But it is also troubled. Tar sands development to the south and hydro-electric development to the west have both seriously impacted water levels and flows within the park.  Tar sands mining and waste dumping has also led to a growing risk of contamination by toxics and air and water pollutants.  And these threats are growing. The massive Site C hydro dam project in British Columbia will have impacts that will be felt all the way upstream to the park.  New tar sands mines are also being developed on the Athabasca River in the remaining gap between the park and current mines and tailing ponds to the south.

WCS will be talking about how to address these issues at the United Nation’s World Heritage Committee conference in Krakow, Poland in early July.  Wood Buffalo is officially a World Heritage Site and thanks to the efforts of the Mikisew First Nation, UNESCO’s attention has been drawn to the deteriorating state of the park and the associated impacts on Indigenous people and wildlife. 

Recently, UNESCO sent a “Reactive Monitoring Mission” to see firsthand what is happening in Wood Buffalo. The mission was blunt in its assessment, stating "The mission fully agrees with most observers that continuation of the development approach of the last decades renders the future of (the park) uncertain at the very best."

Wood Buffalo is a perfect example of the need to look at the cumulative impacts of development decisions and not just individual projects or site-specific effects. WCS Canada has been urging the federal government to reform its outdated environmental assessment process and to make better use of tools such as Strategic Environmental Assessment (SEA - Parks Canada has now agreed to conduct an SEA for Wood Buffalo on the recommendation of the monitoring team).  For Wood Buffalo, such an approach could make a big difference by forcing decision makers to finally acknowledge that we can’t keep piling on problems for key wild areas. 

WCS will be looking for a strong response from the Canadian government in Krakow, one that shows it is serious about avoiding having Wood Buffalo listed as a World Heritage Site in Danger.

Photograph from: Parks Canada 

 

Bighorn Backcountry of Alberta: Protecting Vulnerable Wildlife and Precious Waters


A new scientific analysis by Wildlife Conservation Society Canada has identified a conservation gem nestled beside the two crown jewels of the Rocky Mountain national park system. The area, known as the Bighorn Backcountry, lies just east of Banff and Jasper National Parks in Alberta and represents one of the most ecologically important areas in the province’s Eastern Slopes region. 

Based on findings about the importance of this region to wildlife, clean water and recreation, WCS Canada is calling on the Alberta Government to designate the area as a Provincial Wildland Park in keeping with its recent commitment to conserve at least 17 percent of the province’s land base.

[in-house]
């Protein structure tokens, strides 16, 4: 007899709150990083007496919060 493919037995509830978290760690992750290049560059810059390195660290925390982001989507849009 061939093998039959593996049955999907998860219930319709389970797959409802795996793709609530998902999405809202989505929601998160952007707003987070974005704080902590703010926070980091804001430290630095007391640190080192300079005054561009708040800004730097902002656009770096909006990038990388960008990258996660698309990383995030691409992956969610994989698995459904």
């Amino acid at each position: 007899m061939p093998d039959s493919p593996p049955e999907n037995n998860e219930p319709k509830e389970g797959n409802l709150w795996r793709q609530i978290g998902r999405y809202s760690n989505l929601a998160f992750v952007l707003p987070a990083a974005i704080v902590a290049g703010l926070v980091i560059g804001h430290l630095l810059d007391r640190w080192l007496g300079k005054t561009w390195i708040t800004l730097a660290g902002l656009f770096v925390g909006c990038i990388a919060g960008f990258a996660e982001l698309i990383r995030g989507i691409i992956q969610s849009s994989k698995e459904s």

A Wildland Park in the Bighorn Backcountry would protect spawning habitat critical to bull trout (Alberta’s provincial fish); cliffs and slopes used by bighorn sheep, especially during the tough winter period; secluded areas for grizzly bear females that can be killed or displaced from prime feeding sites near secondary roads; and denning habitat for wolverines, which may increasingly need to move to higher altitudes to find deep snow.  It would also protect the headwaters of the North Saskatchewan River, a critical water source for much of Central Alberta. Read the full report and the news release

Securing a Wild Future for Yukon's Boreal Mountains

Yukon’s Boreal Mountains region adds a whole dimension to Canada’s most iconic forest.  Here snow capped mountains and alpine plateaus are perched above broad river valleys rich with life.  The region is a haven for predators and prey alike, from grizzly bears and wolves to sheep and moose.  There are few other places left in the world that have been so little changed by human development.  That’s why we need a plan to protect the wild in this globally important region.  As a first step, WCS Canada has developed a major new report assessing options for creating a network of conservation lands in the region.  We examined thousands of possibilities to map out the best networks for keeping the wild alive in this vast region. Yukoners love the outdoors and having wild places on their doorstep.  We wanted to help them understand what needs to be done to keep ecosystems intact and wildlife populations healthy.  Read the full reportnews release.
Check out the interview Hilary Cooke did for CBC and the blog she wrote that's posted on huffpost. 

WCS Canada Annual report 2016

At WCS Canada, we are working to help wildlife survive – and thrive – across our huge country. Our gorgeous new annual report captures both the beauty of wildlife and the challenges we face in ensuring their survival across Canada.  From caribou to ice seals, we explain how WCS Canada scientists are using the insights gained from long hours in the field to shape conservation and land-use plans and to help species survive. We also look at how we can take action now to prevent big problems later, such as designing cutting-edge conservation networks for the still-wild Northern Boreal Mountains in Yukon or helping bats in Western Canada survive and recover after the arrival of a deadly disease that has already swept through eastern North America.  Have a look at our wild world and please share this important work with your friends and colleagues!